In the massive fuselage, the exhibit gives visitors a unique look behind the scenes. An exposed ceiling and glass floors reveal the insulation, wires, air conditioning ducts and more, essential for the operation of a commercial airliner. The walls are lined with mementoes of historic achievements in aviation, specific 747 graphics and statistics and a video screen capable of projecting various multimedia displays.
Tinseth was keen to point out the large unused space behind the upper cabin which could be clearly seen. No airline ever took up the opportunity to use this area. “Revenue lost” as Tinseth put it.
You can wander into the cockpit and see the flight deck crew rest area and walk over the exposed cargo hold. Visitors can climb up in the tail area to where the cabin staff are able have a sleep on a long flight. Examples of Delta One and Economy cabins have been left "as was" with overhead bins, the rest of the aircraft stripped out. It is a "straight up" staircase to the upper passenger level (and cockpit), much more spacious than on the original Dash-200, which needed a spiral staircase for entry.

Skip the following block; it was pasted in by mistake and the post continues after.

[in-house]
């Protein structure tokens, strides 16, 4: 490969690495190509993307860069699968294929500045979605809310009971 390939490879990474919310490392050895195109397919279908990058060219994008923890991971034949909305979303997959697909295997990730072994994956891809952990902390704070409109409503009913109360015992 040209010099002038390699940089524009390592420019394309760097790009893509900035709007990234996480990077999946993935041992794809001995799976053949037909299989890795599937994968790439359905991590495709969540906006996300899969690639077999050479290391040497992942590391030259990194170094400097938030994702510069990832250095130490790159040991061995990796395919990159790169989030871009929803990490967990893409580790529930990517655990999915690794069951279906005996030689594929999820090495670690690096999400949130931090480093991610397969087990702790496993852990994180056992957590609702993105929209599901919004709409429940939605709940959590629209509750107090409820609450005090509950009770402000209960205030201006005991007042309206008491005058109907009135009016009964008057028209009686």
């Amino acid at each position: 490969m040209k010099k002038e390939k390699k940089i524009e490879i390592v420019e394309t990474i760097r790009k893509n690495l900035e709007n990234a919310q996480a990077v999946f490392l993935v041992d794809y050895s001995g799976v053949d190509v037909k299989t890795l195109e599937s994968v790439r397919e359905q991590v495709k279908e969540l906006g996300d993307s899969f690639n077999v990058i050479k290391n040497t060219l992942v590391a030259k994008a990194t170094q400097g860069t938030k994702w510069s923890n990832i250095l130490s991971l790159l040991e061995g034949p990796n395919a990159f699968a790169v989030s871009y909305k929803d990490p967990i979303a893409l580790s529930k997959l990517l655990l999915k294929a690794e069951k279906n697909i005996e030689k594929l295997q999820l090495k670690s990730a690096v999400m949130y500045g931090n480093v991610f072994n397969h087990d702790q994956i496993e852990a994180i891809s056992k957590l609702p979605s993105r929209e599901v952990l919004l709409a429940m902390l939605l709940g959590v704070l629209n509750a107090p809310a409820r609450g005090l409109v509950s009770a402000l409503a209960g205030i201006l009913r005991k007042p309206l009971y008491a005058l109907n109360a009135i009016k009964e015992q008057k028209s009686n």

For those less mobile, a lift has been provided for access to the main deck from apron level. And 6301 is also available to hire for corporate events, dinners and as a film set.
BTN last visited the museum in January 2012. It was extensively remodelled two years ago (www.btnews.co.uk/a/201202)
The 68,000sq ft exhibition, housed in hangars that date from the 1940s, traces Delta’s history from crop-dusting and air mail service to its first passenger flight from Dallas to Jackson, Mississippi, on 17 June 1929. The airline’s headquarters were in Monroe, Louisiana, until it moved to Atlanta, Georgia, in 1941. The carrier changed its name to Delta Air Lines in 1945.
The museum includes Delta’s first Douglas DC-3 and its first Boeing 767 jet plus the only Boeing 737 simulator available for public use. Fascinating is "The Propeller Age", which includes five aircraft, three interactive touchscreens, 72ft of exhibit cases and wall graphics showing how Delta and the airline industry developed from the 1920s to the arrival of prop-jets in 1959.